journal = "Translational Psychiatry",
issn = "2158-3188",
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Therapygenetics in mindfulness-based cognitive therapy: do genes have an impact on therapy-induced change in real-life positive affective experiences? / Bakker, J.M.; Lieverse, R.; Menne-Lothmann, C.; Viechtbauer, W.; Pishva, E.; Kenis, G.; Geschwind, N.; Peeters, F.; van Os, J.; Wichers, M.

In: Translational Psychiatry, Vol. 4, e384, 04.2014.

Research output: Contribution to journalArticleAcademicpeer-review

TY - JOUR

T1 - Therapygenetics in mindfulness-based cognitive therapy: do genes have an impact on therapy-induced change in real-life positive affective experiences?

AU - Bakker, J.M.

AU - Lieverse, R.

AU - Menne-Lothmann, C.

AU - Viechtbauer, W.

AU - Pishva, E.

AU - Kenis, G.

AU - Geschwind, N.

AU - Peeters, F.

AU - van Os, J.

AU - Wichers, M.

PY - 2014/4

Y1 - 2014/4

N2 - Positive affect (PA) has an important role in resilience against depression and has been shown to increase with mindfulness-based cognitive therapy (MBCT). To elucidate the underlying mechanisms of change in PA as well as develop insights that may benefit personalized medicine, the current study examined the contribution of genetic variation to individual differences in change in PA in response to MBCT. Individuals (n=126) with residual depressive symptoms were randomized to either an MBCT group or treatment as usual. PA was assessed using experience sampling methodology (ESM). Single-nucleotide polymorphisms (SNPs) in genes known to be involved in reward functioning were selected. SNPs in the genes for brain-derived neurotrophic factor (BDNF), the muscarinic acetylcholine receptor M2 (CHRM2), the dopamine receptor D4 (DRD4) and the mu1 opioid receptor (OPRM1) significantly moderated the impact of treatment condition over time on PA. Genetic variation in the genes for CHRM2 and OPRM1 specifically had an impact on the level of PA following MBCT. The current study shows that variation in response to MBCT may be contingent on genetic factors associated with the regulation of PA. These findings contribute to our understanding of the processes moderating response to treatment and prediction of treatment outcome.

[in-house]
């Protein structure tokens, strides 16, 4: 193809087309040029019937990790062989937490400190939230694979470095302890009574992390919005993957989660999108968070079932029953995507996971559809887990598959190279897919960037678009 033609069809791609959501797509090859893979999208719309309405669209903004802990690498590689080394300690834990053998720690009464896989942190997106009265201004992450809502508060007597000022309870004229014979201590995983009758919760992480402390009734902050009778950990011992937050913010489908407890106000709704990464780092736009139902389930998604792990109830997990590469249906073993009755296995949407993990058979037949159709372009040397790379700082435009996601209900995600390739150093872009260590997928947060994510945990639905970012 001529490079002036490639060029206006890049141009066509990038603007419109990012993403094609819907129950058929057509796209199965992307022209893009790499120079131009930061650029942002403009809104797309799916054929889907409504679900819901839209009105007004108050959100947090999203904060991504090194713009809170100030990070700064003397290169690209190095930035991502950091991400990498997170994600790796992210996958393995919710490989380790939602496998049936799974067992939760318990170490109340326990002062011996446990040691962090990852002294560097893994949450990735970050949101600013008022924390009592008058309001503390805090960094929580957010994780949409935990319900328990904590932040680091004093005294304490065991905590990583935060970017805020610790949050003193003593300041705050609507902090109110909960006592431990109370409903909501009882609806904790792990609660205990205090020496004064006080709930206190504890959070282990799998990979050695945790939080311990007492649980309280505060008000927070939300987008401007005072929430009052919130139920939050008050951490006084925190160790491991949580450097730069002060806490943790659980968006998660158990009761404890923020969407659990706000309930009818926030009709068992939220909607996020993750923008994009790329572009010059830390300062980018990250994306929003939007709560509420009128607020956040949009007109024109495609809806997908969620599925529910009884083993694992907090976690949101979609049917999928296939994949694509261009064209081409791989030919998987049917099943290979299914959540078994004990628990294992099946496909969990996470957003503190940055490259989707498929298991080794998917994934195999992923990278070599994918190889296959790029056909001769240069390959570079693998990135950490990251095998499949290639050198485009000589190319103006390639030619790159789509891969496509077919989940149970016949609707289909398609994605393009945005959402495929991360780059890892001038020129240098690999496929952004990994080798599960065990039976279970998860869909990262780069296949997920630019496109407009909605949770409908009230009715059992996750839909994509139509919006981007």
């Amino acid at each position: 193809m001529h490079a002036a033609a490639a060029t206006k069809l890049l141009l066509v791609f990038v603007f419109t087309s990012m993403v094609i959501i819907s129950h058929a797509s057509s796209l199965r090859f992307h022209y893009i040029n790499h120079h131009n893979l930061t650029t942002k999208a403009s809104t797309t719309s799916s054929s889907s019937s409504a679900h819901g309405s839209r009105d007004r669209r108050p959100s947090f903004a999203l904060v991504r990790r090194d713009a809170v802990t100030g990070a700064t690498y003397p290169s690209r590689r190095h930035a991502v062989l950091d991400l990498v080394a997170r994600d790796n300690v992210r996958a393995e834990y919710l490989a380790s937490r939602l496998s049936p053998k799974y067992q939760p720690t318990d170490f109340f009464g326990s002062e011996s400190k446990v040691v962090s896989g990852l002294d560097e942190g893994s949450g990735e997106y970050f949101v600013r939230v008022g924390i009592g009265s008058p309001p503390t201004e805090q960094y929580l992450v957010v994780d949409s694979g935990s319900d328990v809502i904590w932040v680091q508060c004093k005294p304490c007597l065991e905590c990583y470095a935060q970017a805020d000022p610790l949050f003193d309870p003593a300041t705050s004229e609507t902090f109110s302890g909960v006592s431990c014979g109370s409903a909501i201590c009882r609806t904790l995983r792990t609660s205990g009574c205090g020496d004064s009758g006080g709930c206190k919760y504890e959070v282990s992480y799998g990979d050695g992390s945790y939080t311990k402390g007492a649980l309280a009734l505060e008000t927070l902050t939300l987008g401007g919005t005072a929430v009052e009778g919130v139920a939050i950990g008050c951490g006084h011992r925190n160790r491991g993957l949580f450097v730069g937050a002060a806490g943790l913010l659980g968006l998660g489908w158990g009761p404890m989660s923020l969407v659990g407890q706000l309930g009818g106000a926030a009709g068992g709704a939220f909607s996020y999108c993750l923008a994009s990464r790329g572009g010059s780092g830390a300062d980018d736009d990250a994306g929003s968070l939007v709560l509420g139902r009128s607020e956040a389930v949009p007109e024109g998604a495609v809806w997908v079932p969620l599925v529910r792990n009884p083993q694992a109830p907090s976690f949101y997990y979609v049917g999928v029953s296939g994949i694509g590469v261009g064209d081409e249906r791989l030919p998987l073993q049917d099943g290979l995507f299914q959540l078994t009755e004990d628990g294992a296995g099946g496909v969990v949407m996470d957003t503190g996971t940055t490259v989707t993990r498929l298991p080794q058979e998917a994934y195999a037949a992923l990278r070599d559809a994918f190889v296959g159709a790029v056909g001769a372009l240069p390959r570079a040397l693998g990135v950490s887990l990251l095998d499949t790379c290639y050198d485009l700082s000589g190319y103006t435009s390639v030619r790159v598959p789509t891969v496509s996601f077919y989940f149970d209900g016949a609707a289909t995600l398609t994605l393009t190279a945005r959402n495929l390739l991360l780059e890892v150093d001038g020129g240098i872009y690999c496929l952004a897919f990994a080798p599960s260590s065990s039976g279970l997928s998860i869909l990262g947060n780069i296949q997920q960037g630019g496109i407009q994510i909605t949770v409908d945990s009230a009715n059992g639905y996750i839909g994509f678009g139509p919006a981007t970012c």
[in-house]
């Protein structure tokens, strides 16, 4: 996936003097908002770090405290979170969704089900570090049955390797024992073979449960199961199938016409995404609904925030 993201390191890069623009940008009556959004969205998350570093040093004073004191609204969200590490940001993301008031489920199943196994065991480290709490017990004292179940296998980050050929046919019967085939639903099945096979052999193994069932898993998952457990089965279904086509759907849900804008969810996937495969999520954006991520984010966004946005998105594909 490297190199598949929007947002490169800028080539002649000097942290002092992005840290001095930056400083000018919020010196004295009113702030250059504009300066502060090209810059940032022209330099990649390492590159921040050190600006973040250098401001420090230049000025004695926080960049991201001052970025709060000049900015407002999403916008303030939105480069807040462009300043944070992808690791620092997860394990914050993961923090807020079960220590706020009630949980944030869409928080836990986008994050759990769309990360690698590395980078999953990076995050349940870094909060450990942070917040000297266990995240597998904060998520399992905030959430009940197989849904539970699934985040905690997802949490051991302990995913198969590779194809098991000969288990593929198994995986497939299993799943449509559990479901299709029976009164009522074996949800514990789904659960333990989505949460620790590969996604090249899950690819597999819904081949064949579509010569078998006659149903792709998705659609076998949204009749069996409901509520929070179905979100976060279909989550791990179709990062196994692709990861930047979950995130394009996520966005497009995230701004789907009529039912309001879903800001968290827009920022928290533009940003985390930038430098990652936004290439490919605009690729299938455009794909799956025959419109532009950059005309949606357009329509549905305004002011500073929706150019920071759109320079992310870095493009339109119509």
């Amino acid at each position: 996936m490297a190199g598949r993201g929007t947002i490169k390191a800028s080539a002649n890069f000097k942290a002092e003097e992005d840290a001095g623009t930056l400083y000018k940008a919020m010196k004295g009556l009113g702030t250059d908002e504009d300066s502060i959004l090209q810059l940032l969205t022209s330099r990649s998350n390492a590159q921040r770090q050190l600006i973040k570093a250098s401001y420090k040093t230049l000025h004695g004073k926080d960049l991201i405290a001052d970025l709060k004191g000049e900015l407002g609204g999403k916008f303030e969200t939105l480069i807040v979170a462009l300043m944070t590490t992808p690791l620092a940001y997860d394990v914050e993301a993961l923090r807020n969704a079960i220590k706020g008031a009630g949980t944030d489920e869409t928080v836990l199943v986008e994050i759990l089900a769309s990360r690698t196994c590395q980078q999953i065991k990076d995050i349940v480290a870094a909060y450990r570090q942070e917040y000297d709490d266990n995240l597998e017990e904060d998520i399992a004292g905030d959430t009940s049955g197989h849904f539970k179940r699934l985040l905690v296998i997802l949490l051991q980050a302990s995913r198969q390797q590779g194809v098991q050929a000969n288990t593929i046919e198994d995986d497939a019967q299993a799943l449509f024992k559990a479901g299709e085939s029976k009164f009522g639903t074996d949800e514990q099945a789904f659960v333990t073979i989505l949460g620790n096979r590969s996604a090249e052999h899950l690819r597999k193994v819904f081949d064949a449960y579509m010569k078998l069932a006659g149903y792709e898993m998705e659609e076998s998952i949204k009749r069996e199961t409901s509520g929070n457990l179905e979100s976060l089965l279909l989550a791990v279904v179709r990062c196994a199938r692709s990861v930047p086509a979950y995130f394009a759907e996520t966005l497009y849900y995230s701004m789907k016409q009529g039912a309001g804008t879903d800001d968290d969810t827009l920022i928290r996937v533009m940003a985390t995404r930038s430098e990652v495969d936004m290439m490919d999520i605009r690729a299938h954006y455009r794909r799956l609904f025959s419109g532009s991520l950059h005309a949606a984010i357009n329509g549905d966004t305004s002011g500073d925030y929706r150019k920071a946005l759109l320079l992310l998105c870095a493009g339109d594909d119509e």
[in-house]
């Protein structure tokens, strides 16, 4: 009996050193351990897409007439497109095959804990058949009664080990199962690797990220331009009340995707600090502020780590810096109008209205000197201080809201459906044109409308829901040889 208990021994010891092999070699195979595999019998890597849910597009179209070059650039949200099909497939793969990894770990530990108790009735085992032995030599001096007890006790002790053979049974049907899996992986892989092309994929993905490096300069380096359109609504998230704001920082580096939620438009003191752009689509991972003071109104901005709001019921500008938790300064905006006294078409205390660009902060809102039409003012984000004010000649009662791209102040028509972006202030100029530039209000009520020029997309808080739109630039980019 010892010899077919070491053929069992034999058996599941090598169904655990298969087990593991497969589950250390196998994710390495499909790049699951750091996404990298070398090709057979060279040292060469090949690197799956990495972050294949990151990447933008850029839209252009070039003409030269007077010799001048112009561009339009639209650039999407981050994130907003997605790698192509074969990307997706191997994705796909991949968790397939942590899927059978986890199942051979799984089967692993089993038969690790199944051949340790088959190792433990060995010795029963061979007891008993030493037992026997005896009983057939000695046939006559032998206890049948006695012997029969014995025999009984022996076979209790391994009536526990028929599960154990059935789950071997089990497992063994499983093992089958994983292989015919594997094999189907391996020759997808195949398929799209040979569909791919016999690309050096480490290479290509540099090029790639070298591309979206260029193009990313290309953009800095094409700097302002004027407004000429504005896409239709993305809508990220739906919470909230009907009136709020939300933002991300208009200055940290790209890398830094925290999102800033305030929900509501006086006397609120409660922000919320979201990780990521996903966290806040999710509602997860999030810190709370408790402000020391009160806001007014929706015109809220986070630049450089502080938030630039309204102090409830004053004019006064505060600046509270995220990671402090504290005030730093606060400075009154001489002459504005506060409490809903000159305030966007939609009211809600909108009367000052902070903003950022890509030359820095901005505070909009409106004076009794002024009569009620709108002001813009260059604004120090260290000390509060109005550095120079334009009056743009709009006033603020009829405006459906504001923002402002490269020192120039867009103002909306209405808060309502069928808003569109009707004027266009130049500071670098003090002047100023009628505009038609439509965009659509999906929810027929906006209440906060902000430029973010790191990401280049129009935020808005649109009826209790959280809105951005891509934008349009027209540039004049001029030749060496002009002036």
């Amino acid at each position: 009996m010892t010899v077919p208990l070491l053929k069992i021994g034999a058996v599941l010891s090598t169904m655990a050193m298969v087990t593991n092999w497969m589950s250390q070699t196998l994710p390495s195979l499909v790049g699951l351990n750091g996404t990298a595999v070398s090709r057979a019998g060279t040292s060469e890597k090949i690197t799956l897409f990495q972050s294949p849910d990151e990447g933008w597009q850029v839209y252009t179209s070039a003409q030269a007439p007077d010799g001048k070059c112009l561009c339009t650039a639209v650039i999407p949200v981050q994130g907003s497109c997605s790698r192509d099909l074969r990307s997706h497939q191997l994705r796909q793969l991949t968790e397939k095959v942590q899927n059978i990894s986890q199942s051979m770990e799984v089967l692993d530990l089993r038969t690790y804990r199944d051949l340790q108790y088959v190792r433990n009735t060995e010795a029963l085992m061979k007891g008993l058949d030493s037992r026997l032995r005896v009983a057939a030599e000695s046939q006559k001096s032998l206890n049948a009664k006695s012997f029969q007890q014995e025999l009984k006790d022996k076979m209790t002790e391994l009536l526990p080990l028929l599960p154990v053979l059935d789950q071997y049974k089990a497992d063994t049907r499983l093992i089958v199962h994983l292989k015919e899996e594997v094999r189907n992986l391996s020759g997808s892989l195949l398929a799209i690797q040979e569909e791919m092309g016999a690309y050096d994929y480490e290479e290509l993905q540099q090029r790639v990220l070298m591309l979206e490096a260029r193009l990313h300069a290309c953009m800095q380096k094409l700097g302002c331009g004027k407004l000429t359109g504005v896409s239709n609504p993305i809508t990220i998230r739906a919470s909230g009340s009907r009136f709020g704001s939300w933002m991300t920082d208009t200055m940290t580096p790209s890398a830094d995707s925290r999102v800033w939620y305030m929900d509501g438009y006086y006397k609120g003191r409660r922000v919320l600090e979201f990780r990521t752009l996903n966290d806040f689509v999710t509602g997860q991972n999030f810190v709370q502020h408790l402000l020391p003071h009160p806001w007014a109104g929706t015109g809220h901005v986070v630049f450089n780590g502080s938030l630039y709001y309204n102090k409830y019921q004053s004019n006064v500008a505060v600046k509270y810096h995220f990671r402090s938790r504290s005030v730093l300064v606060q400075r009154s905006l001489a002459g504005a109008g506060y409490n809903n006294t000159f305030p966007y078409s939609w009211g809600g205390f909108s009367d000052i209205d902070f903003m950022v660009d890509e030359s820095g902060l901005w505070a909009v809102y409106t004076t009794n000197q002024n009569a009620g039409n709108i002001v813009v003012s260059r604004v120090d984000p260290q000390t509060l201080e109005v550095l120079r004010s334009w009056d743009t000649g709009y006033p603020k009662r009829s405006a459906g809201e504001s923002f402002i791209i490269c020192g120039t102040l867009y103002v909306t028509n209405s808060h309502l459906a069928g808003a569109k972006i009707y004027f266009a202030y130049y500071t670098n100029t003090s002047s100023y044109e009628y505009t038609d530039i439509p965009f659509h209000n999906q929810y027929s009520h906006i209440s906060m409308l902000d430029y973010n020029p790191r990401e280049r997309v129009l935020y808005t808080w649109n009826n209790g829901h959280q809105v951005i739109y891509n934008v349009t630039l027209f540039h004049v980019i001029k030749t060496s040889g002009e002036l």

AB - Positive affect (PA) has an important role in resilience against depression and has been shown to increase with mindfulness-based cognitive therapy (MBCT). To elucidate the underlying mechanisms of change in PA as well as develop insights that may benefit personalized medicine, the current study examined the contribution of genetic variation to individual differences in change in PA in response to MBCT. Individuals (n=126) with residual depressive symptoms were randomized to either an MBCT group or treatment as usual. PA was assessed using experience sampling methodology (ESM). Single-nucleotide polymorphisms (SNPs) in genes known to be involved in reward functioning were selected. SNPs in the genes for brain-derived neurotrophic factor (BDNF), the muscarinic acetylcholine receptor M2 (CHRM2), the dopamine receptor D4 (DRD4) and the mu1 opioid receptor (OPRM1) significantly moderated the impact of treatment condition over time on PA. Genetic variation in the genes for CHRM2 and OPRM1 specifically had an impact on the level of PA following MBCT. The current study shows that variation in response to MBCT may be contingent on genetic factors associated with the regulation of PA. These findings contribute to our understanding of the processes moderating response to treatment and prediction of treatment outcome.

KW - RANDOMIZED CONTROLLED-TRIAL

KW - MESOLIMBIC DOPAMINE SYSTEM

KW - MAJOR DEPRESSIVE DISORDER

KW - M2 CHRM2 GENE

KW - ALCOHOL DEPENDENCE

KW - RECEPTOR GENE

KW - AUTORADIOGRAPHIC LOCALIZATION

KW - MOMENTARY ASSESSMENT

KW - INCENTIVE SALIENCE

KW - REWARD EXPERIENCE

U2 - 10.1038/tp.2014.23

DO - 10.1038/tp.2014.23

M3 - Article

VL - 4

JO - Translational Psychiatry

JF - Translational Psychiatry

SN - 2158-3188

M1 - e384

ER -